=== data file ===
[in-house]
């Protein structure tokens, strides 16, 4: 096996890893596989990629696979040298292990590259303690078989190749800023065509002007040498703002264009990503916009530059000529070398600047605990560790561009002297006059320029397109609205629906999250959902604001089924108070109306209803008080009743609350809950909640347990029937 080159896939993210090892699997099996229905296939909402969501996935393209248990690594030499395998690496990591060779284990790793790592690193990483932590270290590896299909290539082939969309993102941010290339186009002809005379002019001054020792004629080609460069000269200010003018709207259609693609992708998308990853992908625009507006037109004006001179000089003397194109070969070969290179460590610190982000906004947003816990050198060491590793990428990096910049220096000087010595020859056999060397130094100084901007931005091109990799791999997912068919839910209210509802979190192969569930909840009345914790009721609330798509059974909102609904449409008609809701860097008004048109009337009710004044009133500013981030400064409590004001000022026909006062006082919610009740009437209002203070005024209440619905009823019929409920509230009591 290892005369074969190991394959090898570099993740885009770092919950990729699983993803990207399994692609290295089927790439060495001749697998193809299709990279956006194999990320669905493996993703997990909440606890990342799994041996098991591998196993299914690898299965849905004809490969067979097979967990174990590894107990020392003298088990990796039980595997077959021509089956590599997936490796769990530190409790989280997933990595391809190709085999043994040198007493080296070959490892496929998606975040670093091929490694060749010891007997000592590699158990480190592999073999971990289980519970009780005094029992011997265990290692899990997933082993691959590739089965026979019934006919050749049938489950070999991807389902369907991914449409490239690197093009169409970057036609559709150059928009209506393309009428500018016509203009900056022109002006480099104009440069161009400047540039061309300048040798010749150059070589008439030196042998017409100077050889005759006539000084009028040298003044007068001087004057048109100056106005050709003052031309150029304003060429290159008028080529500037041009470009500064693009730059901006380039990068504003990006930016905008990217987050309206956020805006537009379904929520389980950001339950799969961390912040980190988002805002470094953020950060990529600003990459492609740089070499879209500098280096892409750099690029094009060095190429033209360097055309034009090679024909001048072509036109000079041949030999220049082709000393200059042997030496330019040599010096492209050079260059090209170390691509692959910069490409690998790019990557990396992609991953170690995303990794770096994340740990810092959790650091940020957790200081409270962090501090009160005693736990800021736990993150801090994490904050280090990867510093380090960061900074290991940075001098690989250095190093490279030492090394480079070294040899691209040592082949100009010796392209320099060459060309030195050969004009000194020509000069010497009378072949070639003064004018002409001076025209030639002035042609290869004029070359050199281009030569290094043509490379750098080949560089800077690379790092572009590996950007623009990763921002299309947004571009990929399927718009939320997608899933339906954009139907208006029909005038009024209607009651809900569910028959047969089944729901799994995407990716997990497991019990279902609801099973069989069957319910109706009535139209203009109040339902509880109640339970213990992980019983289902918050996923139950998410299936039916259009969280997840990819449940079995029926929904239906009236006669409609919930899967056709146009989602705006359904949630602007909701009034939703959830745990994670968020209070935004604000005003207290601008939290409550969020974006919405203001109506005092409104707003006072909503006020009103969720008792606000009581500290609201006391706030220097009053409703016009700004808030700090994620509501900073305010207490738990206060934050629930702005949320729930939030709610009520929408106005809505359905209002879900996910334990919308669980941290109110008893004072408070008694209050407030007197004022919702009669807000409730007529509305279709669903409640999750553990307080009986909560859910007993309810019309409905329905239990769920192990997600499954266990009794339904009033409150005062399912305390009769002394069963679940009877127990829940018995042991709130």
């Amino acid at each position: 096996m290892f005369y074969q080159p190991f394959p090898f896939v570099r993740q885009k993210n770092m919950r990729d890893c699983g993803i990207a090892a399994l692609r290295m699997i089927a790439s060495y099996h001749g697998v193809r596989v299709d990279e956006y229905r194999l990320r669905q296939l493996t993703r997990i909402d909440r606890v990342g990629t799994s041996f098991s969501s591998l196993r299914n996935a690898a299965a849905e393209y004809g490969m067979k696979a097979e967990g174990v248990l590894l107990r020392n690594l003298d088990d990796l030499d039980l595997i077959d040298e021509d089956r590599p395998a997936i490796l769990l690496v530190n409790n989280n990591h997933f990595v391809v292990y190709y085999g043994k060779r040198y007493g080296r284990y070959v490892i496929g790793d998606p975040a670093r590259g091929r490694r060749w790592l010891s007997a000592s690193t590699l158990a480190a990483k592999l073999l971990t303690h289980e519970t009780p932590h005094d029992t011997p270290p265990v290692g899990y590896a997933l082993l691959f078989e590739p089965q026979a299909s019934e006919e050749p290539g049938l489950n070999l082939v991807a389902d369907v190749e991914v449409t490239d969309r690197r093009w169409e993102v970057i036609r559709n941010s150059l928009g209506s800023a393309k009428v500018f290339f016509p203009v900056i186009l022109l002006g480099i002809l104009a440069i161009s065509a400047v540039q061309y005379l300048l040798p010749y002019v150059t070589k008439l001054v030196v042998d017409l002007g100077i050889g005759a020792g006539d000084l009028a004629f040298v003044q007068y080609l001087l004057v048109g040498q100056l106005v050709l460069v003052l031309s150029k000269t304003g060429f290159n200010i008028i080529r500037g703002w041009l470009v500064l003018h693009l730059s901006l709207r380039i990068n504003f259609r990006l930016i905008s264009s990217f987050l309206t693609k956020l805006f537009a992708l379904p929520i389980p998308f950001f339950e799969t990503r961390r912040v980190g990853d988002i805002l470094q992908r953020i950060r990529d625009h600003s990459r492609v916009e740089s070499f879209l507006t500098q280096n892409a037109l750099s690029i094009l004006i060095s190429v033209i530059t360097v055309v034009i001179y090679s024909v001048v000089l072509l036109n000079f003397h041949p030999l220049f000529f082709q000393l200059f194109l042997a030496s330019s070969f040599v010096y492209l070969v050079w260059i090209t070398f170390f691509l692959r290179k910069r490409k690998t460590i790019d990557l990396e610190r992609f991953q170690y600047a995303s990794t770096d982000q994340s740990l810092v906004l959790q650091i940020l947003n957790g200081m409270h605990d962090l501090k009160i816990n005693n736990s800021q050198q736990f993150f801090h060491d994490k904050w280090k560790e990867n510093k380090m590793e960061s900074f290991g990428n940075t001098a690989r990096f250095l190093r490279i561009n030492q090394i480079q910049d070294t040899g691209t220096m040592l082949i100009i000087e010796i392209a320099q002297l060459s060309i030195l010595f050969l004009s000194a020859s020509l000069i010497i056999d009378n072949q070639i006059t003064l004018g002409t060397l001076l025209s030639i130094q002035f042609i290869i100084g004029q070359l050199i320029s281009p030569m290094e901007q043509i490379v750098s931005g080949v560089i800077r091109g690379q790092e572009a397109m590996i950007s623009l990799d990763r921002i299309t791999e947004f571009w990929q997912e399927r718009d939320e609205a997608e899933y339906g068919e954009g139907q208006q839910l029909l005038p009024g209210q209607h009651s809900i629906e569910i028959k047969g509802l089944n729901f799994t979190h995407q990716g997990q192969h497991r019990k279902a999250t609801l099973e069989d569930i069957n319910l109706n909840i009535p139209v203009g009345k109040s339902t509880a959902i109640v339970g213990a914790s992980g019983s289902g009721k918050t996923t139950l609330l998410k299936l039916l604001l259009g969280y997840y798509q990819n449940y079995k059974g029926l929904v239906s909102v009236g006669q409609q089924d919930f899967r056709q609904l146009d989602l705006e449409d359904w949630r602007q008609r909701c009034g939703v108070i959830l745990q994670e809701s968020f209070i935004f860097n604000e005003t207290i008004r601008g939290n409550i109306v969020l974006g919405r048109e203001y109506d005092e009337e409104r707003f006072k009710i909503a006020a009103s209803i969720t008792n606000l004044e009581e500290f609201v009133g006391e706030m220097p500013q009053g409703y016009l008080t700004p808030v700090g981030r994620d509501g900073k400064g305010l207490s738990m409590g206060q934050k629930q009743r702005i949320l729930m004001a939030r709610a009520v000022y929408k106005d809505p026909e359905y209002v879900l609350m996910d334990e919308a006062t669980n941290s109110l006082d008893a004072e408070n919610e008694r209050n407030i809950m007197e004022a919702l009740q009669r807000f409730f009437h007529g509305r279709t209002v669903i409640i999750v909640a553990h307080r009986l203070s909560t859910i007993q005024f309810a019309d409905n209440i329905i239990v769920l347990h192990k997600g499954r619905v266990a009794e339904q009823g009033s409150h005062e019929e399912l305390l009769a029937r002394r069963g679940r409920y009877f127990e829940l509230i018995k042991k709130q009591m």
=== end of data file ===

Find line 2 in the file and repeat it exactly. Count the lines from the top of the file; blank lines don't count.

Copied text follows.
């Protein structure tokens, strides 16, 4: 096996890893596989990629696979040298292990590259303690078989190749800023065509002007040498703002264009990503916009530059000529070398600047605990560790561009002297006059320029397109609205629906999250959902604001089924108070109306209803008080009743609350809950909640347990029937 080159896939993210090892699997099996229905296939909402969501996935393209248990690594030499395998690496990591060779284990790793790592690193990483932590270290590896299909290539082939969309993102941010290339186009002809005379002019001054020792004629080609460069000269200010003018709207259609693609992708998308990853992908625009507006037109004006001179000089003397194109070969070969290179460590610190982000906004947003816990050198060491590793990428990096910049220096000087010595020859056999060397130094100084901007931005091109990799791999997912068919839910209210509802979190192969569930909840009345914790009721609330798509059974909102609904449409008609809701860097008004048109009337009710004044009133500013981030400064409590004001000022026909006062006082919610009740009437209002203070005024209440619905009823019929409920509230009591 290892005369074969190991394959090898570099993740885009770092919950990729699983993803990207399994692609290295089927790439060495001749697998193809299709990279956006194999990320669905493996993703997990909440606890990342799994041996098991591998196993299914690898299965849905004809490969067979097979967990174990590894107990020392003298088990990796039980595997077959021509089956590599997936490796769990530190409790989280997933990595391809190709085999043994040198007493080296070959490892496929998606975040670093091929490694060749010891007997000592590699158990480190592999073999971990289980519970009780005094029992011997265990290692899990997933082993691959590739089965026979019934006919050749049938489950070999991807389902369907991914449409490239690197093009169409970057036609559709150059928009209506393309009428500018016509203009900056022109002006480099104009440069161009400047540039061309300048040798010749150059070589008439030196042998017409100077050889005759006539000084009028040298003044007068001087004057048109100056106005050709003052031309150029304003060429290159008028080529500037041009470009500064693009730059901006380039990068504003990006930016905008990217987050309206956020805006537009379904929520389980950001339950799969961390912040980190988002805002470094953020950060990529600003990459492609740089070499879209500098280096892409750099690029094009060095190429033209360097055309034009090679024909001048072509036109000079041949030999220049082709000393200059042997030496330019040599010096492209050079260059090209170390691509692959910069490409690998790019990557990396992609991953170690995303990794770096994340740990810092959790650091940020957790200081409270962090501090009160005693736990800021736990993150801090994490904050280090990867510093380090960061900074290991940075001098690989250095190093490279030492090394480079070294040899691209040592082949100009010796392209320099060459060309030195050969004009000194020509000069010497009378072949070639003064004018002409001076025209030639002035042609290869004029070359050199281009030569290094043509490379750098080949560089800077690379790092572009590996950007623009990763921002299309947004571009990929399927718009939320997608899933339906954009139907208006029909005038009024209607009651809900569910028959047969089944729901799994995407990716997990497991019990279902609801099973069989069957319910109706009535139209203009109040339902509880109640339970213990992980019983289902918050996923139950998410299936039916259009969280997840990819449940079995029926929904239906009236006669409609919930899967056709146009989602705006359904949630602007909701009034939703959830745990994670968020209070935004604000005003207290601008939290409550969020974006919405203001109506005092409104707003006072909503006020009103969720008792606000009581500290609201006391706030220097009053409703016009700004808030700090994620509501900073305010207490738990206060934050629930702005949320729930939030709610009520929408106005809505359905209002879900996910334990919308669980941290109110008893004072408070008694209050407030007197004022919702009669807000409730007529509305279709669903409640999750553990307080009986909560859910007993309810019309409905329905239990769920192990997600499954266990009794339904009033409150005062399912305390009769002394069963679940009877127990829940018995042991709130």